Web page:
Industry experts have warned that energy bills are not likely to drop this winter, despite the record-breaking price rises seen so far this year.
Prices have been forced up by higher wholesale costs due to the rising price of oil along with the depletion of north sea gas.
This means we are increasingly reliant on imported gas from Europe.
Cassim Mangerah of Centrica, owner of British Gas said that the gas market in the UK was “reasonably well supplied” but there were “a number of key downside risks” to supplies.
He was speaking at a seminar on energy supplies on Wednesday organised by Ofgem, the regulator. As Britain’s North Sea gas production has declined, imports of liquefied natural gas and pipeline gas from Norway or continental Europe have become increasingly important.
National Grid, which owns and runs the UK gas and electricity systems, said domestic production now accounted for only half of Britain’s available gas supply.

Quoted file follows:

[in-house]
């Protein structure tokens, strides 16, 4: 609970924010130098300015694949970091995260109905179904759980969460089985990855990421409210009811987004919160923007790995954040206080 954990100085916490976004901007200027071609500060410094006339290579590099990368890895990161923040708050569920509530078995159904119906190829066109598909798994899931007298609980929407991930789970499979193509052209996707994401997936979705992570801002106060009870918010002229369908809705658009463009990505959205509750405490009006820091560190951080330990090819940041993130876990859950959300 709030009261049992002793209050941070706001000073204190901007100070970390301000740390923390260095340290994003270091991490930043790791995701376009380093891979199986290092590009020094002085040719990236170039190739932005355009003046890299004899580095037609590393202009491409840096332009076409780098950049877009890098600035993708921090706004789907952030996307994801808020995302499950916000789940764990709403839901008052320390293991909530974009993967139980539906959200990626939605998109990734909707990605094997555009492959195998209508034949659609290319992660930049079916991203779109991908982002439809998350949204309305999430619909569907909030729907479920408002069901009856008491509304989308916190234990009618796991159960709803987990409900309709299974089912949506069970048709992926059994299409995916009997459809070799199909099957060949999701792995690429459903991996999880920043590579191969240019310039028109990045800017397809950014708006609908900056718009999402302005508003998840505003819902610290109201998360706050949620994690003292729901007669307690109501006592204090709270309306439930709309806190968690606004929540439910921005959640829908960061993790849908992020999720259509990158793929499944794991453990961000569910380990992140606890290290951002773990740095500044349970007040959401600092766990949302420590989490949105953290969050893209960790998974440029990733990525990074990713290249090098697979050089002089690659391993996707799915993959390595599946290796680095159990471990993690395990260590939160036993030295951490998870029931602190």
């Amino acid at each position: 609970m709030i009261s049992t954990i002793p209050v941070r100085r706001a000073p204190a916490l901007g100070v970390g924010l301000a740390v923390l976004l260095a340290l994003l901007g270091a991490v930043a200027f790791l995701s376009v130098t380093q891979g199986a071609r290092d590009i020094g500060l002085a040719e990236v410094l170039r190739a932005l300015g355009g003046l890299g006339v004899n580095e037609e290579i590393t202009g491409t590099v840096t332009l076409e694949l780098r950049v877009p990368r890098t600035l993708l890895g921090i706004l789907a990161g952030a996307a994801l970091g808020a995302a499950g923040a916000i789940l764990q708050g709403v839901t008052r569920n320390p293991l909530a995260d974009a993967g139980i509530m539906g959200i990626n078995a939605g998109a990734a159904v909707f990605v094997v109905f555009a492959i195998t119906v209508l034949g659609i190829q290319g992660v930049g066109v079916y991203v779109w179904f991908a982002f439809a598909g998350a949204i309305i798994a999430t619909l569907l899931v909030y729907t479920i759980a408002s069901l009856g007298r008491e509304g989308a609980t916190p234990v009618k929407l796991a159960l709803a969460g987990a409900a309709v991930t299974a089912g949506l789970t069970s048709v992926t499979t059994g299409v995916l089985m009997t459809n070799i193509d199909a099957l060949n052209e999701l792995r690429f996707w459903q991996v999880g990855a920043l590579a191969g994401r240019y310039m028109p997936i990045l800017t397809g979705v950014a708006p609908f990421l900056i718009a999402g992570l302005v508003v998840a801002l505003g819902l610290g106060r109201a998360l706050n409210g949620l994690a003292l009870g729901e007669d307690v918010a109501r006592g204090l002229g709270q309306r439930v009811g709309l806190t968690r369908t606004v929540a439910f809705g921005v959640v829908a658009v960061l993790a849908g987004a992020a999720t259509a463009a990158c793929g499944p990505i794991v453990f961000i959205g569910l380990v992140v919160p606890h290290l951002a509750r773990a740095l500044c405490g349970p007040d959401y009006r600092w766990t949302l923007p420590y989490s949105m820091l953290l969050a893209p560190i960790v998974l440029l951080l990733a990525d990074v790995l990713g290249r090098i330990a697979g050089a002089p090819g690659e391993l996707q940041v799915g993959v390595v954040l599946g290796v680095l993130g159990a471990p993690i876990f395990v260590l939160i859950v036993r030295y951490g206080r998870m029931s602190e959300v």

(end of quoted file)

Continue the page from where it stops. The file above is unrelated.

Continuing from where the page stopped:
This growing dependence on imports means Britain is increasingly tied to the continental market, where prices are largely dictated by the price of oil with a lag of about 6 months.
Two big new terminals for importing Liquefied Natural Gas at Milford Haven in Wales are due to come on-line soon, but high prices in Asia mean almost all available gas is being shipped to the Pacific.
Mark Owen-Lloyd of another leading energy supplier, E.ON, did not expect the price of oil to fall much further, in spite of its plunge from more than $145 to about $100 a barrel in less than two months. “If oil falls to $85, we see the hedge funds and the airlines buying aggressively, so we can’t see much downside over the winter,” he said.
“The risks lie on the upside.” Andrew Ryan of Global Insight, a consultancy, said he expected gas prices to average 80p-90p per therm over the winter – down a little from Wednesday’s futures market price of about 100p but still well up on last winter’s 48p.